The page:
Strange Brew: Mike Lee and the “Enclave Clause”
This is the tenth installment of Constitutional Accountability Center’s new series, ‘Strange Brew: The Constitution According to the Tea Party,’ exploring the Tea Party’s erroneous claims about the Constitution’s text and history. Click here to view previous posts from this series.
by Doug Kendall and Matthew Cagle, Constitutional Accountability Center
One of the most bizarre claims made by a Tea Party-endorsed candidate has come from Mike Lee, who’s running for the U.S. Senate from Utah. According to Mr. Lee, the Constitution’s “enclave clause” gives Utah the power of eminent domain over federal lands within the state’s borders. Recently, the theory was incorporated into Utah law.
To which the only plausible response as a constitutional matter is: what is Mike Lee talking about? If you’ve never heard of the “enclave clause, ”don’t feel bad, neither had we, and we make a living studying the Constitution. Turns out, the clause is located in Article I, Section 8 of the Constitution, which is where the document lists the powers of the federal government. The 17th enumerated power in that list, appearing just before the Necessary and Proper Clause, is also known as the “enclave clause.” Here’s Clause 17 in its entirety:
To exercise exclusive Legislation in all Cases whatsoever, over such District (not exceeding ten Miles square) as may, by Cession of Particular States, and the Acceptance of Congress, become the Seat of the Government of the United States, and to exercise like Authority over all Places purchased by the Consent of the Legislature of the State in which the Same shall be, for the Erection of Forts, Magazines, Arsenals, dock-Yards, and other needful Buildings;
Let’s start by pointing out that Clause 17 – which Lee reads to provide remarkable authority to Utah – is actually a broad grant of power to the federal government, authorizing it “to exercise Legislation in all Cases whatsoever.” The second half of the Clause – Lee’s so-called “enclave clause” – uses the word “consent” only to define the lands to which these broad powers apply, meaning the Clause applies to lands obtained with the consent of the states for use as “Forts, Magazines, Arsenals, dock-Yards, and other needful Buildings.” Ft. Leavenworth R. Co. v. Lowe, 114 U.S. 525, 530, 539 (1885). On such transferred land, the U.S. has the power of “exclusive legislation,” just as it does in Washington, D.C. While a state might reserve the right to enforce some criminal or civil laws on the transferred property, the Clause does not provide an affirmative grant of state power. Id. at 532-34.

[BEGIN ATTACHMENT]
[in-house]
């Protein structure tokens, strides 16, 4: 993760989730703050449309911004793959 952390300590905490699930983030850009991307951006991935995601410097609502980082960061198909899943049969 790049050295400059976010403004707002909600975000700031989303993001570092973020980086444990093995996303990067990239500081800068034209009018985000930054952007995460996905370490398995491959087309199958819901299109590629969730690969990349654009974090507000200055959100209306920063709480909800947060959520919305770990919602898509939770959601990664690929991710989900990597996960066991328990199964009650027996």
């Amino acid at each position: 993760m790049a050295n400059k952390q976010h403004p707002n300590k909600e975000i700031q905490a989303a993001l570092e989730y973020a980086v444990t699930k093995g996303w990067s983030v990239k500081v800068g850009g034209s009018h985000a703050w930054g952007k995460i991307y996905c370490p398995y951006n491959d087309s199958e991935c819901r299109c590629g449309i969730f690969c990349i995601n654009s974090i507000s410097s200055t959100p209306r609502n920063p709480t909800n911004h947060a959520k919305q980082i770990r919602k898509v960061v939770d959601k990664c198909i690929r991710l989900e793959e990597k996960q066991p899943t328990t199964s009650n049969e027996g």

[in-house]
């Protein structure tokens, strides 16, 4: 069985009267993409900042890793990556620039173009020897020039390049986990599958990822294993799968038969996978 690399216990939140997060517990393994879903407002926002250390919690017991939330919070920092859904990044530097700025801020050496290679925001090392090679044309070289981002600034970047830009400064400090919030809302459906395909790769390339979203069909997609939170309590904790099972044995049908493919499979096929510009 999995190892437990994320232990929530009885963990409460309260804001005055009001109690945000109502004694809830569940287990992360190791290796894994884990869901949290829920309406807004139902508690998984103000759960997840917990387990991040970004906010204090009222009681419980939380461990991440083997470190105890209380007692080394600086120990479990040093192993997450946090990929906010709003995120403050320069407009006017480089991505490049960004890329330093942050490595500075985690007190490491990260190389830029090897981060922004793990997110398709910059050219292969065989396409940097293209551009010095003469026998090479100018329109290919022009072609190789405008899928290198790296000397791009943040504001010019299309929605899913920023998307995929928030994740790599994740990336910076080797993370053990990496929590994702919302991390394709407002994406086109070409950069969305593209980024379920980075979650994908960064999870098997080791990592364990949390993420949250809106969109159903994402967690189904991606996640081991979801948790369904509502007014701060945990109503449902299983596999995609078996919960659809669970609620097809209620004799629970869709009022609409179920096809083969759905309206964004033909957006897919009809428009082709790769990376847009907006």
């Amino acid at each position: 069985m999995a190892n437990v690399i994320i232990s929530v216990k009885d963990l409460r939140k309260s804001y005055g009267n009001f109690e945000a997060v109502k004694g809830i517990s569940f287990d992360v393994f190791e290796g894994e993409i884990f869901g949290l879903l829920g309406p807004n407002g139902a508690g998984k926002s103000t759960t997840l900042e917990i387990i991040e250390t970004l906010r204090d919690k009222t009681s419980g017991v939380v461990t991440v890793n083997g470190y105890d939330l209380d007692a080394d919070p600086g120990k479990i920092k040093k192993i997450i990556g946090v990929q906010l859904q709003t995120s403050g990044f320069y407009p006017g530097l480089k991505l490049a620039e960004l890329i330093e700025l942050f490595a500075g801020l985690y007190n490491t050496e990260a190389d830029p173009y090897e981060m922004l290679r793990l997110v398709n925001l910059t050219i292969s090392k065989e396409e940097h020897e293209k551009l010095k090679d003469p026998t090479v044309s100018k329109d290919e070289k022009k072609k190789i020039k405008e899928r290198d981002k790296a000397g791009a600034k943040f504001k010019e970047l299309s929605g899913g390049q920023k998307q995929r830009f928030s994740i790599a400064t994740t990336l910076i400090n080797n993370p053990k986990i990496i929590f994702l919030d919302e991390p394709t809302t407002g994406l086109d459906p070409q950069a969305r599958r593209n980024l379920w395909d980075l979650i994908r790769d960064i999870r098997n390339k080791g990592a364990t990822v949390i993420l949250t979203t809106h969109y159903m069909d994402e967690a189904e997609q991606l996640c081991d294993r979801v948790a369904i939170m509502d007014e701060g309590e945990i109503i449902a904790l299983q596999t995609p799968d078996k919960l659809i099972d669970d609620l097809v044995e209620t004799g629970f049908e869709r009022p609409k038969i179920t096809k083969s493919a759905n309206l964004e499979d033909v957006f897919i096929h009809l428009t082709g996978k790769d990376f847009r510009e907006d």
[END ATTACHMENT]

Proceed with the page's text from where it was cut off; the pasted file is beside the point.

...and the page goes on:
Just as important, because the “enclave clause” only concerns state transfers of land to the U.S. government for a limited number of purposes, it does not apply to the vast majority of federal lands in Utah. After all, Utah never had the chance to consent to federal control over these lands because they were property of the U.S. government before Utah’s statehood. Utah “disclaim[ed] all right and title” to them in order to join the union. Any public lands used for “forests, parks, ranges, wild life sanctuaries, flood control, and other purposes [ . . . ] are not covered by Clause 17.” Collins v. Yosemite Park & Curry Co., 304 U.S. 518, 529-30 (1938). The Supreme Court emphasized these points in the 1885 case of Ft. Leavenworth R. Co. v. Lowe: